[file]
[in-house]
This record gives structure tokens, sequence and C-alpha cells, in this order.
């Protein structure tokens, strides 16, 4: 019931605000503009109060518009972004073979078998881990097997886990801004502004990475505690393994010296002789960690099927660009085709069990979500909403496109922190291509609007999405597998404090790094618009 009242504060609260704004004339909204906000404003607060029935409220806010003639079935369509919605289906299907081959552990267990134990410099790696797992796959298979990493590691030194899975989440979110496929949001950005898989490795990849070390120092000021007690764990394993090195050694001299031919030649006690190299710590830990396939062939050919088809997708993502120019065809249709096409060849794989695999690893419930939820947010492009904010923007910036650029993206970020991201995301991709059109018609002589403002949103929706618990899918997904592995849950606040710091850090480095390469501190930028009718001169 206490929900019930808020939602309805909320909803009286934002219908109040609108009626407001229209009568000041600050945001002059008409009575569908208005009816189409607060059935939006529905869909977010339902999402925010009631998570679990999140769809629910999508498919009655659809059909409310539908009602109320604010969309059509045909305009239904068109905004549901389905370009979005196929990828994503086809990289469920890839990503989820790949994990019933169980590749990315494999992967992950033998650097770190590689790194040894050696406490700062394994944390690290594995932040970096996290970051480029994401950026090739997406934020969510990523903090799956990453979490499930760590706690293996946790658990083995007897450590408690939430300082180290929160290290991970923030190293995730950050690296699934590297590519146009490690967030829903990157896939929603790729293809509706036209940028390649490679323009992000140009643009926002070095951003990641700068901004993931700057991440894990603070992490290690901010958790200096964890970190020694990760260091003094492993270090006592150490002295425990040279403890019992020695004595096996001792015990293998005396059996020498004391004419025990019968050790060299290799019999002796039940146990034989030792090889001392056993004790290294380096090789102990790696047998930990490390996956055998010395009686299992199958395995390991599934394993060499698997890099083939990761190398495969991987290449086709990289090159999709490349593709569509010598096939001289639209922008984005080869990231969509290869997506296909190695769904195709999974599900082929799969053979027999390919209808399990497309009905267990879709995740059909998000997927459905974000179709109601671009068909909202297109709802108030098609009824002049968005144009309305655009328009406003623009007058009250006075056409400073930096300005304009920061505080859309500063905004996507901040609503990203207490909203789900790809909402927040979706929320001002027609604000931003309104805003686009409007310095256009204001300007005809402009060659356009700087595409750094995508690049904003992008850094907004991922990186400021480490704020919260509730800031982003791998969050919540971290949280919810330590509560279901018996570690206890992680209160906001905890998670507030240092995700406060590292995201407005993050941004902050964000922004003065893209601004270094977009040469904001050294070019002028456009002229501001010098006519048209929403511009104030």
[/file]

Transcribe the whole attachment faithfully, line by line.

[in-house]
This record gives structure tokens, sequence and C-alpha cells, in this order.
């Protein structure tokens, strides 16, 4: 019931605000503009109060518009972004073979078998881990097997886990801004502004990475505690393994010296002789960690099927660009085709069990979500909403496109922190291509609007999405597998404090790094618009 009242504060609260704004004339909204906000404003607060029935409220806010003639079935369509919605289906299907081959552990267990134990410099790696797992796959298979990493590691030194899975989440979110496929949001950005898989490795990849070390120092000021007690764990394993090195050694001299031919030649006690190299710590830990396939062939050919088809997708993502120019065809249709096409060849794989695999690893419930939820947010492009904010923007910036650029993206970020991201995301991709059109018609002589403002949103929706618990899918997904592995849950606040710091850090480095390469501190930028009718001169 206490929900019930808020939602309805909320909803009286934002219908109040609108009626407001229209009568000041600050945001002059008409009575569908208005009816189409607060059935939006529905869909977010339902999402925010009631998570679990999140769809629910999508498919009655659809059909409310539908009602109320604010969309059509045909305009239904068109905004549901389905370009979005196929990828994503086809990289469920890839990503989820790949994990019933169980590749990315494999992967992950033998650097770190590689790194040894050696406490700062394994944390690290594995932040970096996290970051480029994401950026090739997406934020969510990523903090799956990453979490499930760590706690293996946790658990083995007897450590408690939430300082180290929160290290991970923030190293995730950050690296699934590297590519146009490690967030829903990157896939929603790729293809509706036209940028390649490679323009992000140009643009926002070095951003990641700068901004993931700057991440894990603070992490290690901010958790200096964890970190020694990760260091003094492993270090006592150490002295425990040279403890019992020695004595096996001792015990293998005396059996020498004391004419025990019968050790060299290799019999002796039940146990034989030792090889001392056993004790290294380096090789102990790696047998930990490390996956055998010395009686299992199958395995390991599934394993060499698997890099083939990761190398495969991987290449086709990289090159999709490349593709569509010598096939001289639209922008984005080869990231969509290869997506296909190695769904195709999974599900082929799969053979027999390919209808399990497309009905267990879709995740059909998000997927459905974000179709109601671009068909909202297109709802108030098609009824002049968005144009309305655009328009406003623009007058009250006075056409400073930096300005304009920061505080859309500063905004996507901040609503990203207490909203789900790809909402927040979706929320001002027609604000931003309104805003686009409007310095256009204001300007005809402009060659356009700087595409750094995508690049904003992008850094907004991922990186400021480490704020919260509730800031982003791998969050919540971290949280919810330590509560279901018996570690206890992680209160906001905890998670507030240092995700406060590292995201407005993050941004902050964000922004003065893209601004270094977009040469904001050294070019002028456009002229501001010098006519048209929403511009104030």